Tribune News Service
New Delhi, 14 November
Environment Minister Bhupendra Yadav called the COP26 summit a “success” from India’s point of view, terming “disturbing” the “lack of commitment on climate finance” by developed countries.
The consensus prevailed, but India “expressed and put forward the concerns and views of the developing world quite concisely and clearly”, he said.
“The summit proved to be a success from India’s point of view as we expressed and articulated the concerns and views of the developing world quite concisely and clearly. India offered a constructive debate on the forum and a path to equitable and equitable solutions,” he said. .
Yadav noted India’s efforts including solar energy, saying that while there has been a lot of talk about Nationally Determined Contributions (NDCs), “the lack of commitment on climate finance is troublesome”.
“There is a wide mismatch between climate finance and mitigation efforts. The record of means of implementation assistance to developing countries so far has been disappointing. India looks forward to a shift in finance and technology assistance to developing countries,” he said.
At the first plenary session, instead of agreeing to a “phase-out” of coal power in the final text, Yadav read a new version of the paragraph that used a “phase-down”, which was the last of the language on fossil fuels. -Ensures changes in minutes. In the Glasgow Climate Treaty at the 26th session of the Conference of the Parties (COP26) to the United Nations Framework Convention on Climate Change (UNFCCC) that concluded last night.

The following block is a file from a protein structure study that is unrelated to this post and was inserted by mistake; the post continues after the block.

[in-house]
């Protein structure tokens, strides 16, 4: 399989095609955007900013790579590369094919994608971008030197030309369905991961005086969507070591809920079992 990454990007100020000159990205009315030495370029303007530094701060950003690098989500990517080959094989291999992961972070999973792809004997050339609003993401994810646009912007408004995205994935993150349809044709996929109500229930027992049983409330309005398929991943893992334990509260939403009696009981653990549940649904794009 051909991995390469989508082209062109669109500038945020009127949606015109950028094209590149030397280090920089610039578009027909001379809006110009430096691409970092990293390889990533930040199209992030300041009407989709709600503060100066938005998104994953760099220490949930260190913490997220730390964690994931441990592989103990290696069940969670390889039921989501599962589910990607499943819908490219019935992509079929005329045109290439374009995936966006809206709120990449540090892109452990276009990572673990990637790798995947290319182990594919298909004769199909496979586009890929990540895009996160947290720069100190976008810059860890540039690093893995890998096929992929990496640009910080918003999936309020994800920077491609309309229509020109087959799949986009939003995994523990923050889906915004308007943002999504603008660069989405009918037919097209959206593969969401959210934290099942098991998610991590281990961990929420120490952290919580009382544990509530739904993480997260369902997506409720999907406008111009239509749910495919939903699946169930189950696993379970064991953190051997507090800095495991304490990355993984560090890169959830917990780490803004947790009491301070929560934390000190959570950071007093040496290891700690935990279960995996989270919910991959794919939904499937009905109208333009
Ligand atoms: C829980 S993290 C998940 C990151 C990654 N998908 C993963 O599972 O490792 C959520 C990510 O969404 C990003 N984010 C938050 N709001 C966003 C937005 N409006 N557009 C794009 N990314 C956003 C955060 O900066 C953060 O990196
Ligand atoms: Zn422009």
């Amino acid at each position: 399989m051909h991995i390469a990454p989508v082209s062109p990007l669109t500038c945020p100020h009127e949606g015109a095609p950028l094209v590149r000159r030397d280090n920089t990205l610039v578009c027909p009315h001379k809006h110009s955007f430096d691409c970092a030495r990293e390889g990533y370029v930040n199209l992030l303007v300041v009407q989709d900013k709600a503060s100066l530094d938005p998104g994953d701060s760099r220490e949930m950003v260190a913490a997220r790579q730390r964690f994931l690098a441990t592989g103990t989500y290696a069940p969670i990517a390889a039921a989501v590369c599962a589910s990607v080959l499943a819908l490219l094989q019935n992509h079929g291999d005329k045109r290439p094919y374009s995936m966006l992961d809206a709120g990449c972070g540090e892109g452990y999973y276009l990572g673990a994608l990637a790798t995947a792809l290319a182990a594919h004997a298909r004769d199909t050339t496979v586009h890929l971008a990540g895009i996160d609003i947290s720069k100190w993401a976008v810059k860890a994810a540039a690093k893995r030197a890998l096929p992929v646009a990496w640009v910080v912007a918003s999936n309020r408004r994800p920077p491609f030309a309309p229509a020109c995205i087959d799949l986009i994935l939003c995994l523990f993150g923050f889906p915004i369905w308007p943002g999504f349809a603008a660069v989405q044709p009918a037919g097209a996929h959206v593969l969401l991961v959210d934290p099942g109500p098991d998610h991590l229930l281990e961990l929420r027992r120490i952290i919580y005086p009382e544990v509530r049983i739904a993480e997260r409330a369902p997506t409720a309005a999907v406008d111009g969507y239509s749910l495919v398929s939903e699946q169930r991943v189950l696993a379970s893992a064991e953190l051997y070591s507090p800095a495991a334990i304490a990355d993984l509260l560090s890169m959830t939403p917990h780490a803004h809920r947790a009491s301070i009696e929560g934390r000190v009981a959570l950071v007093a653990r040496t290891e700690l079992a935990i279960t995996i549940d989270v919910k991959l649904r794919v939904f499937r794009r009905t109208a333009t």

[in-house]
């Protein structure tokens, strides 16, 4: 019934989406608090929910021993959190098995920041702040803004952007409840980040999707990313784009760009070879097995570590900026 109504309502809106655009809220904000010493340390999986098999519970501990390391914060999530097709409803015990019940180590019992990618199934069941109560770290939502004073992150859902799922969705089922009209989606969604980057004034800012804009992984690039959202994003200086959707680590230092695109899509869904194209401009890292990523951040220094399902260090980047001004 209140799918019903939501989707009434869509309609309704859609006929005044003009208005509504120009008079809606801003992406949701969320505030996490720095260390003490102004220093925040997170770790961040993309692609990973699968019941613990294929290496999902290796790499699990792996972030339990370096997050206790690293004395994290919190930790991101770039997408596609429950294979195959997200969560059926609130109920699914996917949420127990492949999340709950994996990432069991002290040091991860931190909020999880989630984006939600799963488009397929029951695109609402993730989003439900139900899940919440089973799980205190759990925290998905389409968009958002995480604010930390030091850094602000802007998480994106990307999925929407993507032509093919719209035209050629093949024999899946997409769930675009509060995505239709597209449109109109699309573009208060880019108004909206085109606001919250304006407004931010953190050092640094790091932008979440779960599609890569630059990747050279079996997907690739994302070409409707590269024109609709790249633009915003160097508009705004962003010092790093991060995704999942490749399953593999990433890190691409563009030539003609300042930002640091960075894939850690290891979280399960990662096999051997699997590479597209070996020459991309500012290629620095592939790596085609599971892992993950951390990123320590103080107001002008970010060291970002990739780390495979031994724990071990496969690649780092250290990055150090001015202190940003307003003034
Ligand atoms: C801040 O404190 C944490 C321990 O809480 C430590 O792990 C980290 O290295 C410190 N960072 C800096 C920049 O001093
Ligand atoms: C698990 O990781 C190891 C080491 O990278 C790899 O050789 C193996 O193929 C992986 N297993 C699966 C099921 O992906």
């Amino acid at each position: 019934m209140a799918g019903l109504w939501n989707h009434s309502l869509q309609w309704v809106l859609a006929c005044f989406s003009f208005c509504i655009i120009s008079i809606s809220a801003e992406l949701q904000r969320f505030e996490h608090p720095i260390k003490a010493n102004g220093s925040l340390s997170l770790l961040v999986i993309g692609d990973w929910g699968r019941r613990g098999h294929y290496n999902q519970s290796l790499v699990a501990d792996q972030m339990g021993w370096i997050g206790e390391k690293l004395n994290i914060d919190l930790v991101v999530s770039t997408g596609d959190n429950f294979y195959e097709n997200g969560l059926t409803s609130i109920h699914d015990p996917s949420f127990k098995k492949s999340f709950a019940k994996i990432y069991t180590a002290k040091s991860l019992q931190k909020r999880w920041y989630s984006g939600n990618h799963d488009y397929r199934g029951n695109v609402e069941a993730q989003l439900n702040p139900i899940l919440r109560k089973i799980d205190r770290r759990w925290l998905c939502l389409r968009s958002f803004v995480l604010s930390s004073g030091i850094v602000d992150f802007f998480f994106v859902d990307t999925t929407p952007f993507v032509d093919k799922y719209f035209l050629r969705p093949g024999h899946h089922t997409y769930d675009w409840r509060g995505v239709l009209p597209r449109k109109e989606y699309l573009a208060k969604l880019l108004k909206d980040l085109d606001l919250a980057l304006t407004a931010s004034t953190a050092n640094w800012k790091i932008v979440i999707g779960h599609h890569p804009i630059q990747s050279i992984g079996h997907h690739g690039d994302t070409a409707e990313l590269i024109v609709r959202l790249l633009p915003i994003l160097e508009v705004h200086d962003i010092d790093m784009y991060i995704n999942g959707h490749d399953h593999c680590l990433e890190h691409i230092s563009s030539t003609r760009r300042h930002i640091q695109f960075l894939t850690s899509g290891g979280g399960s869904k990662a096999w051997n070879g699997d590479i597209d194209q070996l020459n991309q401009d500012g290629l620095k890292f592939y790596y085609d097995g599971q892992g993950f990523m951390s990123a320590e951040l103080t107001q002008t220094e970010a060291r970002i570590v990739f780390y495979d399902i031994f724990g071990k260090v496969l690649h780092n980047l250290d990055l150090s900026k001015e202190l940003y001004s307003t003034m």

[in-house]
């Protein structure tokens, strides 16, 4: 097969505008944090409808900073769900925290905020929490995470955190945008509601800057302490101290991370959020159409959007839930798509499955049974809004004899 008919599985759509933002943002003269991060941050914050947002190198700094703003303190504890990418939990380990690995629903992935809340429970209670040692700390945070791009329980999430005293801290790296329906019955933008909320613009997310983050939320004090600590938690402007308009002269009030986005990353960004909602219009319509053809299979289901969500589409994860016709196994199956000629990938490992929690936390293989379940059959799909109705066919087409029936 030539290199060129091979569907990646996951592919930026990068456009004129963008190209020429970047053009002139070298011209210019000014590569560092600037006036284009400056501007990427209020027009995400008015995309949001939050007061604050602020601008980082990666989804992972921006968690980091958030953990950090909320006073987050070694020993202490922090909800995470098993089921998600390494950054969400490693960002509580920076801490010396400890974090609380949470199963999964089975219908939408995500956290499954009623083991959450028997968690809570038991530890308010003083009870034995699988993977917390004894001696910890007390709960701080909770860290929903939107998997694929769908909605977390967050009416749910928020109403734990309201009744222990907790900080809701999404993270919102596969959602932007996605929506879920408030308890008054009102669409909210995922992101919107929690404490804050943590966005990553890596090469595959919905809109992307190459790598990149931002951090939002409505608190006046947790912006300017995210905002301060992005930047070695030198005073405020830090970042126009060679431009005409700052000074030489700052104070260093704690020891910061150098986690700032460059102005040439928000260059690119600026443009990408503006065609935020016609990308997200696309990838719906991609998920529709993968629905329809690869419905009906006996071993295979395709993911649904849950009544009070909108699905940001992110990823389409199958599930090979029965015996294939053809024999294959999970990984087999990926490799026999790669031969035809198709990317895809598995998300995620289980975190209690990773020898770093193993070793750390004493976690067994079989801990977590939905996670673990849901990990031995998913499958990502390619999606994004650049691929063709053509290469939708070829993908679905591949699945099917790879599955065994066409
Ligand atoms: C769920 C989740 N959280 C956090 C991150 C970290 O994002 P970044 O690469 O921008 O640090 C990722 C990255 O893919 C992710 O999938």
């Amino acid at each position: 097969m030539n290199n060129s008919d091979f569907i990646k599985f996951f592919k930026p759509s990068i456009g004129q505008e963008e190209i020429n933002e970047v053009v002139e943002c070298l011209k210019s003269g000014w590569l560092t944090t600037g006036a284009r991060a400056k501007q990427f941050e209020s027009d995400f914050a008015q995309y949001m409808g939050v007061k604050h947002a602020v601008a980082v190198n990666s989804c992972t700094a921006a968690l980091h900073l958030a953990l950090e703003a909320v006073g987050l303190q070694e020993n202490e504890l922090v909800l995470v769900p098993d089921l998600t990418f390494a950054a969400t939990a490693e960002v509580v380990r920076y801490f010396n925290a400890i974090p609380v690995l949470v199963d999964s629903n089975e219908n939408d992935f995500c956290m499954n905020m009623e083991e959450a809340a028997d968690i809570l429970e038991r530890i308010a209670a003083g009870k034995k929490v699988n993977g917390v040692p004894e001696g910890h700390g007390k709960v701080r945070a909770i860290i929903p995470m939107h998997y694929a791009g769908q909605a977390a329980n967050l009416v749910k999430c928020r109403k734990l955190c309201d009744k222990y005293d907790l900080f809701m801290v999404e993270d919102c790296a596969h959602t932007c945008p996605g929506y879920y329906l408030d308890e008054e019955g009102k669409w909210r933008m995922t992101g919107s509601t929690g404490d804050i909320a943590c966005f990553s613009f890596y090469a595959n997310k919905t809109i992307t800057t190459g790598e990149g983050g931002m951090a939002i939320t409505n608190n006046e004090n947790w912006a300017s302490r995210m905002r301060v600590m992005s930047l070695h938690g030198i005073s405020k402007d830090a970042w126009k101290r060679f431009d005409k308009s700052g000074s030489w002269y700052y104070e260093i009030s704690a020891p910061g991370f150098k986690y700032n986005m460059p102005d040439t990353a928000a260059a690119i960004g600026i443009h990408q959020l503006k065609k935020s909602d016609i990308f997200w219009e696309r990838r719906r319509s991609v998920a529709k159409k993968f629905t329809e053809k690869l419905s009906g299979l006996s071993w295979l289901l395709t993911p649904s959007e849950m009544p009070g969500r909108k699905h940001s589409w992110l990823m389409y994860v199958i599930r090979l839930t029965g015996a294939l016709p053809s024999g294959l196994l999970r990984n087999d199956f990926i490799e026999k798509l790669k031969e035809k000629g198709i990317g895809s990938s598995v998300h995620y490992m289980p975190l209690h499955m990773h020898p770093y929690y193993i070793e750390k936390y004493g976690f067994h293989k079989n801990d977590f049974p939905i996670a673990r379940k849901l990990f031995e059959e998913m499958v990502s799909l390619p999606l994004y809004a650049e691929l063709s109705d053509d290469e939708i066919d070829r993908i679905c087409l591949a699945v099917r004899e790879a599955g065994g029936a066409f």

In a statement, he said developing countries are entitled to their fair share of the global carbon budget and are entitled to responsible use of fossil fuels within this scope. “Fossil fuels and their use have enabled some parts of the world to achieve high levels of development. Still developed countries have not completely switched to coal. UNFCCC refers to reducing GHG emissions from all sources The UNFCCC is not directed at any particular source. Developing countries are entitled to their fair share in the global carbon budget and are entitled to responsible use of fossil fuels within this scope,” he said.
“India has maintained that the current climate crisis has arisen mainly from unsustainable lifestyles and dysfunctional consumption patterns in developed countries. The world needs to wake up to this reality,” he said.
Speaking of the “new mantra for sustainable development” given by Prime Minister Narendra Modi at the climate summit, Yadav said ‘Jeevan’ (lifestyle for the environment) can be the foundation of the same.
“When facing planetary scale challenges like climate change, the message of ‘Vasudhaivakutumbakam’ or ‘the world as a family’ needs to be enhanced more than ever. India’s message to the world is that it should There is a need to move towards one that gives more importance to moderation,” he said.
India’s goals include reaching 500 GW of non-fossil energy capacity by 2030 and meeting 50 percent of its energy needs with renewable energy. The economy will shrink by 45 percent by 2030. By 2070, India will achieve the target of net zero emissions.
“India achieved some remarkable results in terms of climate finance issues, including an action program on the new Collective Quantitative Target, support for an enhanced transparency framework for developing countries, Article 6 rulebook, adaptation, common deadlines, in the COP26 negotiations. included,” he said. ,